NetWellness is a global, community service providing quality, unbiased health information from our partner university faculty. NetWellness is commercial-free and does not accept advertising.
Tuesday, July 7, 2015
Kangaroo Care is the act of placing a baby clad only in a diaper between the breasts of the mother or father and a towel on the baby's back. The baby is held upright on the chest. This is also called skin-to-skin care and can be started immediately after birth. Kangaroo Care can also be started immediately after birth and can be continued throughout infancy.
Kangaroo care has shown benefits in all infants, from the preterm to the post-term including:
Temperature is a crucial factor in infants, as they are too young to adequately maintain their own temperature. The parent's chest acts as a personal space heater for the infant. The mother's chest can adjust temperatures at amazing speeds to accommodate the infant. The mother's breast has the ability to get warmer or cooler depending on the current temperature of the infant. If her body determines that the baby is too cold, the breasts can warm. The breasts warm but never exceed the ideal temperature for the baby.
This also works with more than one baby at a time. Women can have one infant on each breast, and each breast can be a different temperature depending on each baby's individual need. Men should also be encouraged to provide Kangaroo Care for the reasons listed below, although they do not have the ability to regulate the baby's temperature.
The parent's familiar breathing pattern and heart rate stimulate the baby to have similar breathing patterns and heart rates. This leads to decreased apnea and oxygen requirements, decreased bradycardia, and a regular heart rate.
Quicker weight gain is another benefit of Kangaroo Care, which may lead to shorter hospital stays for premature infants.
Intimacy and attachment between parent and infant are fostered in Kangaroo Care. The baby is in a position where she can spend lots of time in eye contact with the parent providing the care.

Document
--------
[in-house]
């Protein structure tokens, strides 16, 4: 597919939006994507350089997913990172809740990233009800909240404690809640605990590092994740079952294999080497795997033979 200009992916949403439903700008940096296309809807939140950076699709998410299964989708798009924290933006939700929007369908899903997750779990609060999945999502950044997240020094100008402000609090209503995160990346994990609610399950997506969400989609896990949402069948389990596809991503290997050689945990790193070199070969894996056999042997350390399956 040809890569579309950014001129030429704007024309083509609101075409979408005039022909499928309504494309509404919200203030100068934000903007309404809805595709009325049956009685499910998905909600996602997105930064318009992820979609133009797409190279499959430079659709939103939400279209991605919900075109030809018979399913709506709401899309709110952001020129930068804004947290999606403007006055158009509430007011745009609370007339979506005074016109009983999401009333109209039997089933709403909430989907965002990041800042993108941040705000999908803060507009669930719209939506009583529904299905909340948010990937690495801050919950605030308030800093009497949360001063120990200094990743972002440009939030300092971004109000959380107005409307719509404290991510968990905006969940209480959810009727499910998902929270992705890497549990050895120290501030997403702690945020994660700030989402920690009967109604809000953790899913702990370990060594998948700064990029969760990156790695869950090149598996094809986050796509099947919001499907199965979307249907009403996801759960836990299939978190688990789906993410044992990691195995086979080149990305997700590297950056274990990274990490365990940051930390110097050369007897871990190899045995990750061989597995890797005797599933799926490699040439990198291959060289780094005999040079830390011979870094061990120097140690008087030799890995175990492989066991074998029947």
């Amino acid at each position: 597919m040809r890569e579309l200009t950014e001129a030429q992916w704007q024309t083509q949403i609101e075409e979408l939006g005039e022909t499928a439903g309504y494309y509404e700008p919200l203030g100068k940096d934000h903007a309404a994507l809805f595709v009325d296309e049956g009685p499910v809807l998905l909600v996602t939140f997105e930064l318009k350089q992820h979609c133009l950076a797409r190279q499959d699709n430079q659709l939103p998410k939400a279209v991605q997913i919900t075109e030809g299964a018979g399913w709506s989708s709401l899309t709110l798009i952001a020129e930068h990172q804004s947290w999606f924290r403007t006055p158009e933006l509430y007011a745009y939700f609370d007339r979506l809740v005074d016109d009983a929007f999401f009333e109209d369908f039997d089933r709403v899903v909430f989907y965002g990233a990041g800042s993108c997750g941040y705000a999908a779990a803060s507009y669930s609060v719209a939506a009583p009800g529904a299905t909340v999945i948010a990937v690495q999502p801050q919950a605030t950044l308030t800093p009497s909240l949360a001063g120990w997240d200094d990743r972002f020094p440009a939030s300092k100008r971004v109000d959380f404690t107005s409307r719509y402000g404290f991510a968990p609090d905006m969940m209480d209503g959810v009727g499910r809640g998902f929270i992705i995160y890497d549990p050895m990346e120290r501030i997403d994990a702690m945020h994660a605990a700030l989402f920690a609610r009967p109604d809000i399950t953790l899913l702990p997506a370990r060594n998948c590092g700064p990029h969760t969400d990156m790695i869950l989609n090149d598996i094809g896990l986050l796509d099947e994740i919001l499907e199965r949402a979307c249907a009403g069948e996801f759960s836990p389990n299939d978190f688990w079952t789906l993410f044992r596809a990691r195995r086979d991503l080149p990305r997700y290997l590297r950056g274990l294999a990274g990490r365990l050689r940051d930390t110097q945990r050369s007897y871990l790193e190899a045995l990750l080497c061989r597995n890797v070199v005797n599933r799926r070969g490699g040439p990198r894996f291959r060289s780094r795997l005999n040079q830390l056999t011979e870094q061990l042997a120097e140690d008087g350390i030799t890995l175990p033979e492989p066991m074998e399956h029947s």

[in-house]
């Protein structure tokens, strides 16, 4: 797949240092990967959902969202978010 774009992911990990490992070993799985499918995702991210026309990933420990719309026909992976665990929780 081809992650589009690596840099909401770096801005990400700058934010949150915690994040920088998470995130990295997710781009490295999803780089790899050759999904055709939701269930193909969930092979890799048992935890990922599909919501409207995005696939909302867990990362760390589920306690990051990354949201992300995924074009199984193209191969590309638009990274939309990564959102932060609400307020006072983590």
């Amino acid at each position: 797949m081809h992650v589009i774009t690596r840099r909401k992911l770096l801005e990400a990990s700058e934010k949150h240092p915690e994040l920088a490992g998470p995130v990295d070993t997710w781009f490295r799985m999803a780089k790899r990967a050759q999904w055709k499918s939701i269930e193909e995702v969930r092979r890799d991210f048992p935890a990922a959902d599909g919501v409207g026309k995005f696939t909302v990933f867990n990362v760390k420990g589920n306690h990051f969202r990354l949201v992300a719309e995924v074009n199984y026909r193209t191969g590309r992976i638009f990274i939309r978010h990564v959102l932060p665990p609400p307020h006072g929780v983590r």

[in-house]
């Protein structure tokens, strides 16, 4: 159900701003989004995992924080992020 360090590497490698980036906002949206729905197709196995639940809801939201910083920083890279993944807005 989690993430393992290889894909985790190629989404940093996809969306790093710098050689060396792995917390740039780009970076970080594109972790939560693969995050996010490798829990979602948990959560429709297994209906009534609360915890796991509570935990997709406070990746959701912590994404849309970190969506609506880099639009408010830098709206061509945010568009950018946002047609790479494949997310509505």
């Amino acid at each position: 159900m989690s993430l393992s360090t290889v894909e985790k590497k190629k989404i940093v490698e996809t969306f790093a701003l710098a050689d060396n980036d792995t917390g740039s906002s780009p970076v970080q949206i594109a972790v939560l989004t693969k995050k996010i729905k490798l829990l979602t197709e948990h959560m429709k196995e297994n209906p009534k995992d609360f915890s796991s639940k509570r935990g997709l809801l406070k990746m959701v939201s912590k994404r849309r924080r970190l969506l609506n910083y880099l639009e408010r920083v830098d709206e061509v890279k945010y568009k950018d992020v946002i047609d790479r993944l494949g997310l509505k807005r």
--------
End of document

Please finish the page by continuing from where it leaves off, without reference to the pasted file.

The positioning of Kangaroo Care also facilitates breastfeeding, as the proximity of the breasts trigger the babies' biologic feeding mechanisms and the baby may self-latch onto the breast and begin feeding.
Other benefits of Kangaroo Care that have been observed include:
Kangaroo Care is a relatively recent discovery in the field of medicine. Many institutions have not instituted a Kangaroo Care policy, but are aware of the idea and concept of Kangaroo Care. You should talk to your main healthcare provider about Kangaroo Care if you want to use it as a part of your routine.
Some advocates of Kangaroo Care can be doulas or midwives. Both are responsible for being up-to-date with new information that can be passed on to patients, and are a valuable source of information for any woman interested in Kangaroo Care.
In the United States, hospital rules and physicians' and midwives' labor and delivery practices vary greatly. It is the doula's responsibility to support the mother and her partner during labor and delivery, and to cooperate with the established practices of the hospital.
As a result of observations and study of the positive immediate and long-term benefits of early mother/infant skin to skin contact, an increasing number of hospitals and birthing facilities' midwives and physicians now provide an opportunity for the baby to crawl and self-attach to the mother's breast. The doula can help the parents communicate their desire for kangaroo care to their healthcare provider.
With early skin to skin contact, the doula has added responsibilities to be supportive. During the labor she will explain to the mother and her partner what will probably happen and how the baby will behave. The doula will assist the hospital staff with the safe and warm placement of the baby on the mother. When the mother needs attention for her own needs, either the nurse or the doula will wrap and transfer the baby to the father. The doula will provide encouragement and suggestions to the mother and her partner.
Last Reviewed: Sep 12, 2007
John H Kennell, MD
Formerly, Professor Emeritus of Pediatrics
School of Medicine
Case Western Reserve University